Abdul Qadir RASSAM (1882-1952)
Title:
Scene from AlBadia
Medium:
Oil on Canvas laid on Board
Date of creation:
1918
Artwork Commentary:

This painting documents a scene from AlBadia of Iraq, which extends over a vast area of approximately 200,000 sq km and includes AlBadia of Jazira, the Northern Badia, and the Southern Badia. Its borders are the Euphrates River to the east and the northern mountain range in Iraqi Kurdistan. It is a natural extension of the valley in the north of the Kingdom of Saudi Arabia, the eastern Hashemite Kingdom of Jordan, and the southeast of the Republic of Syria. It is now inhabited by nomadic Bedouins and is used as grazing areas for its Bedouin inhabitants, interspersed with oases, some cities, and valleys that form torrents when rainfall occurs. The desert differs from the Badia in the percentage of rain precipitation, its enjoyment of life, and its creatures and green plants as it appears in the painting. The desert of Iraq was a destination for the successive migrations of tribes and clans from the Arabian Peninsula in different periods, significantly changing Iraqi society's social nature. During this period, the artist worked as a teacher in the Saleh castle in southern Iraq, located on the Al-Kahla riverbank and belonged to the Maysan Governorate.

Title:
Scene of AlKadhimayn through Tigris, Baghdad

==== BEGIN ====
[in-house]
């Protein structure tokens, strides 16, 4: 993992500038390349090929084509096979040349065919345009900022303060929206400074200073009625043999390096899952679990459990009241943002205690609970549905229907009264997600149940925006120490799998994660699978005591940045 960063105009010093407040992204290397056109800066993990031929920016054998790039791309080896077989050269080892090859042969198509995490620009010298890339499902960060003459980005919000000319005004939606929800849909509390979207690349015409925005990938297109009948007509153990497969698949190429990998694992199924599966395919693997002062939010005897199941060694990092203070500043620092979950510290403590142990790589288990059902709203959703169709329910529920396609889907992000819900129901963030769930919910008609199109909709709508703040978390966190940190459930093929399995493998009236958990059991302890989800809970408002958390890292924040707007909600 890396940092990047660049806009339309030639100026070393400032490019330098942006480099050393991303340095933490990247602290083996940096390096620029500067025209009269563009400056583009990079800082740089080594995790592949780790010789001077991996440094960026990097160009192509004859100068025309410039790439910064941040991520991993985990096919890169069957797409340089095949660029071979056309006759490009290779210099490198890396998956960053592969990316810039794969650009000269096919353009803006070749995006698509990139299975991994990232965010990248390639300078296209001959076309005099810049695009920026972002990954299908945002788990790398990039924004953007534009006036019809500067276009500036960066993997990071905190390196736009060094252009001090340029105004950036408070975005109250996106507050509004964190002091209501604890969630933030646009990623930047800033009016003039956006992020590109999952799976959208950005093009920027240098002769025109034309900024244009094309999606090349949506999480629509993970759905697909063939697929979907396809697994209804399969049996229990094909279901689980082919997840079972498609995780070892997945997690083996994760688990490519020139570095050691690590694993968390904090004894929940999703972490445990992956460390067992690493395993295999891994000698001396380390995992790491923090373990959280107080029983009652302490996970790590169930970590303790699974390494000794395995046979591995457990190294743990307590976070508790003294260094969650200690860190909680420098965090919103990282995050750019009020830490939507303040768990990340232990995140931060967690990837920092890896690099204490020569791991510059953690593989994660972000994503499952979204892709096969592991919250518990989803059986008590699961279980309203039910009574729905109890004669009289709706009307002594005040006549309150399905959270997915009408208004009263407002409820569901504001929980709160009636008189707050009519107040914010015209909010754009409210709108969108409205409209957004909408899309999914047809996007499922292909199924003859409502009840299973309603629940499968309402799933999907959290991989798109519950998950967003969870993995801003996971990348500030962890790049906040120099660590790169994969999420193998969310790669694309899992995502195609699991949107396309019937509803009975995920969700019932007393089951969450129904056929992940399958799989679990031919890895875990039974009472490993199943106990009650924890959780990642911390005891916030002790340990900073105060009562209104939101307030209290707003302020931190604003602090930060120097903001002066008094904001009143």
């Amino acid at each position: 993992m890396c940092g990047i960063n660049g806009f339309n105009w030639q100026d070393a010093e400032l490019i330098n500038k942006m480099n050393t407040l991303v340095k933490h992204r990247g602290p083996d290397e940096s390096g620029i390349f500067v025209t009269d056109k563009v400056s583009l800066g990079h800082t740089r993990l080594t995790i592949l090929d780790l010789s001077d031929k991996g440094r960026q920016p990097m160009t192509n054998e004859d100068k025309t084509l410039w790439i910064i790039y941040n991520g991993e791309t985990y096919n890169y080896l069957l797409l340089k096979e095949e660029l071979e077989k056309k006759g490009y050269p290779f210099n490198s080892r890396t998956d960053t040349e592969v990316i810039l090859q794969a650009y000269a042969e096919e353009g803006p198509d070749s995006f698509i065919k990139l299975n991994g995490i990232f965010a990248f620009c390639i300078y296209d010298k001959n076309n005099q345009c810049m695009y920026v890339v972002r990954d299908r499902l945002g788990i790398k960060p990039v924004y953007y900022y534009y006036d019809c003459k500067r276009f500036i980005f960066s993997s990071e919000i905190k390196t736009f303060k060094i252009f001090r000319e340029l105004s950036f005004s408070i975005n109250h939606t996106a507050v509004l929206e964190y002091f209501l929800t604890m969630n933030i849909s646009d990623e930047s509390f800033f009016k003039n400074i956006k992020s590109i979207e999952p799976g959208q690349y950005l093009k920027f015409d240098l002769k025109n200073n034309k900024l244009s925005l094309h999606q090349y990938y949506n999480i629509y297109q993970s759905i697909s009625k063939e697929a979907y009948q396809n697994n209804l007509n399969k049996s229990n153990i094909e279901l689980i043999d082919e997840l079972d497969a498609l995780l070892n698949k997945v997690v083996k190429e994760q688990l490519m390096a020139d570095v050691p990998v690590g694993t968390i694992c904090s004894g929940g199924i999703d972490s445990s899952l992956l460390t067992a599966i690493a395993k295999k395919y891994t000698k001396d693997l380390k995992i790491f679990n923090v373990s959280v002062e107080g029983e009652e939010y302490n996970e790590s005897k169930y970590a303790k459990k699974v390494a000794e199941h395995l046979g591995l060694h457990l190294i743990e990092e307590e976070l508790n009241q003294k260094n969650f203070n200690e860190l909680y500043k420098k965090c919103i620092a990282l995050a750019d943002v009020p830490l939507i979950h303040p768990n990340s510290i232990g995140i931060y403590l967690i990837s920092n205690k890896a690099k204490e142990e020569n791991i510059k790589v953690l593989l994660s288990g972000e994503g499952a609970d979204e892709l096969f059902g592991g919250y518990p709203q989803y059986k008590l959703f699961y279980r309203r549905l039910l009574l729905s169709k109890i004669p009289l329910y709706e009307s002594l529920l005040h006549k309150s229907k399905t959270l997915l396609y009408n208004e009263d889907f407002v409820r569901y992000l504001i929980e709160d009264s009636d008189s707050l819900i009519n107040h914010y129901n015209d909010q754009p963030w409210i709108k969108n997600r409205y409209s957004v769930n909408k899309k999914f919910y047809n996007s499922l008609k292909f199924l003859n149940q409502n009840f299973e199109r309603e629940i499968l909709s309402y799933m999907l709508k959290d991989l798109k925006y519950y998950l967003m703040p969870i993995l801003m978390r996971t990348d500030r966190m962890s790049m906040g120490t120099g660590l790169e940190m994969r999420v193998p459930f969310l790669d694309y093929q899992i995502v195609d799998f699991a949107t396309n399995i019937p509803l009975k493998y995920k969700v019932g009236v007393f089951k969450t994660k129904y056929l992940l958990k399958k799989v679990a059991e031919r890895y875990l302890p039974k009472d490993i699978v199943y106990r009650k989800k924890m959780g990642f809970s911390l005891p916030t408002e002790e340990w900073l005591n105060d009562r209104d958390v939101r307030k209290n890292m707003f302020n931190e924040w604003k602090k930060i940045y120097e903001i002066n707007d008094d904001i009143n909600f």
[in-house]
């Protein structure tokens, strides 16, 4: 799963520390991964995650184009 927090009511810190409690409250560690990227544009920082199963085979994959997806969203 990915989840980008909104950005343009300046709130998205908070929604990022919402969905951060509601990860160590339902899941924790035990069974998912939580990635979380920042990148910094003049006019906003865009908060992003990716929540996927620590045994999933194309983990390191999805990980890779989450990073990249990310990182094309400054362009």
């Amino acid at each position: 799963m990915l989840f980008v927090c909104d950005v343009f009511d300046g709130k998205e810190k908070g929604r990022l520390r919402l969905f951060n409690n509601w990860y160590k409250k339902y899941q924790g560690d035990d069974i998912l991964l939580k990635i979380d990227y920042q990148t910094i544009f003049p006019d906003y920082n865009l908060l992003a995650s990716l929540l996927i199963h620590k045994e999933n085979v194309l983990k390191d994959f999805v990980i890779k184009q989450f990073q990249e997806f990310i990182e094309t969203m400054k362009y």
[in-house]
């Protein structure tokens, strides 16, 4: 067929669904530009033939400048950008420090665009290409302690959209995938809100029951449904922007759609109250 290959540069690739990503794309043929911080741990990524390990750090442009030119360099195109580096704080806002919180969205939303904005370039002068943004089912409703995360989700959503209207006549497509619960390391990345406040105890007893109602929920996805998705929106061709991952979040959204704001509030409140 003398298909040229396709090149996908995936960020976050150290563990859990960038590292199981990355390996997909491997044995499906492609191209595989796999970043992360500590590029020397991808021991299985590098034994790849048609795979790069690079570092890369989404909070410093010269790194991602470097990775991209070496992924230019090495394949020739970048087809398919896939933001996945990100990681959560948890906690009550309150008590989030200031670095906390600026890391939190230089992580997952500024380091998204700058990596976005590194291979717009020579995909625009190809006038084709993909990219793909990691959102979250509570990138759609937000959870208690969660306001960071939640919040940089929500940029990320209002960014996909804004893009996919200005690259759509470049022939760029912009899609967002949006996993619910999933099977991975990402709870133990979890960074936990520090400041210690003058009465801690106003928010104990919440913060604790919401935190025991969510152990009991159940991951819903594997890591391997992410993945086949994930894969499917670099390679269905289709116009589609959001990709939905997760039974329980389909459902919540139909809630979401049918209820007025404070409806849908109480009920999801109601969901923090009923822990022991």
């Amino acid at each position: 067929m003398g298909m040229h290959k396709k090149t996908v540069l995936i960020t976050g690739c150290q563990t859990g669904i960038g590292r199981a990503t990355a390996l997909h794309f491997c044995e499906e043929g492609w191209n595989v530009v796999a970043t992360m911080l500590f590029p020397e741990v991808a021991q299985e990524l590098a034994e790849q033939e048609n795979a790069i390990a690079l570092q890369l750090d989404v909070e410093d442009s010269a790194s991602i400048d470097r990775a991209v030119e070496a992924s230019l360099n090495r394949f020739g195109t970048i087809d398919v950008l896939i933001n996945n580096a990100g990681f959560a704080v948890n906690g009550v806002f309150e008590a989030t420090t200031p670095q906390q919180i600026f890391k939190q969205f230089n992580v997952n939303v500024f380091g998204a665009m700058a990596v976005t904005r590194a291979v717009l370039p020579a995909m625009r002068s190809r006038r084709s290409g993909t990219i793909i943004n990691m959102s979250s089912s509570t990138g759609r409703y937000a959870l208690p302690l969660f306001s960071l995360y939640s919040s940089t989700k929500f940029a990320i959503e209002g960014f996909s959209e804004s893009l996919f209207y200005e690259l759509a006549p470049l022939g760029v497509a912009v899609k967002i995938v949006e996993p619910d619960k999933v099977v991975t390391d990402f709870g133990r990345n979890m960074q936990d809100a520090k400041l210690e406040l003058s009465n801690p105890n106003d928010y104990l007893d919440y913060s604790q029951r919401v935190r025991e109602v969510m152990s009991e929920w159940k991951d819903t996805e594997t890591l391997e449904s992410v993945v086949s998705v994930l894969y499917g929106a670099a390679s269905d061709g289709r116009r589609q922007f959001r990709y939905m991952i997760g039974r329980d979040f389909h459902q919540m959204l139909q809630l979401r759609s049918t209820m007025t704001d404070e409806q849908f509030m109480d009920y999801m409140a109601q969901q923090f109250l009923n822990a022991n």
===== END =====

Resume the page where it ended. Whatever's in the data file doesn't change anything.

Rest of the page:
Medium:
Oil on Canvas laid on Board
Date of creation:
1923
Artwork Commentary:

The painting shows two domes and four minarets wholly covered with blue faience bricks of the shrines of Imam Musa Bin Jaafar (The seventh Imam, born 128 AH / 745 CE - 183 AH / 799 CE) and his grandson, Imam Mohammad Al-Jawad (The Ninth Imam, born 195 AH / 810 CE - 220 AH) / 835 AD) according to the Twelver Muslims, they are descendants of Imam Ali Bin Abi Talib and Sayyida Fatima Al-Zahraa, daughter of the Prophet Mohammad (PBUH). The shrines are located in the Karkh region, called the Quraish Cemeteries in Abbasid Baghdad, and now called the Al-Kadhimiya area. This painting documents the architecture of the mausoleums before the fifteenth century AD.

Title:
Batas Village in Rawanduz, Northern Iraq
Medium:
Oil on Canvas
Date of creation:
1930
Artwork Commentary:

Abdul Qadir Rassam was fond of realistic painting; sometimes, he paints from a picture, and sometimes, he paints from a reality that he seeks to live and meditate on to transform his colors and creatures into images on the surfaces of his works. He drew this view from Batas village, one of Rawanduz villages. The picturesque city is famous for its valleys, fresh springs, and pure streams, located 10 km east of the Bekhal Waterfall, and 123 km from Erbil. A connected series of Zagros mountains surround the region. Cork Mount is to the south, Hendern Mount to the north, Zuzek Mount is to the west, and Bradasot Mount is to the east.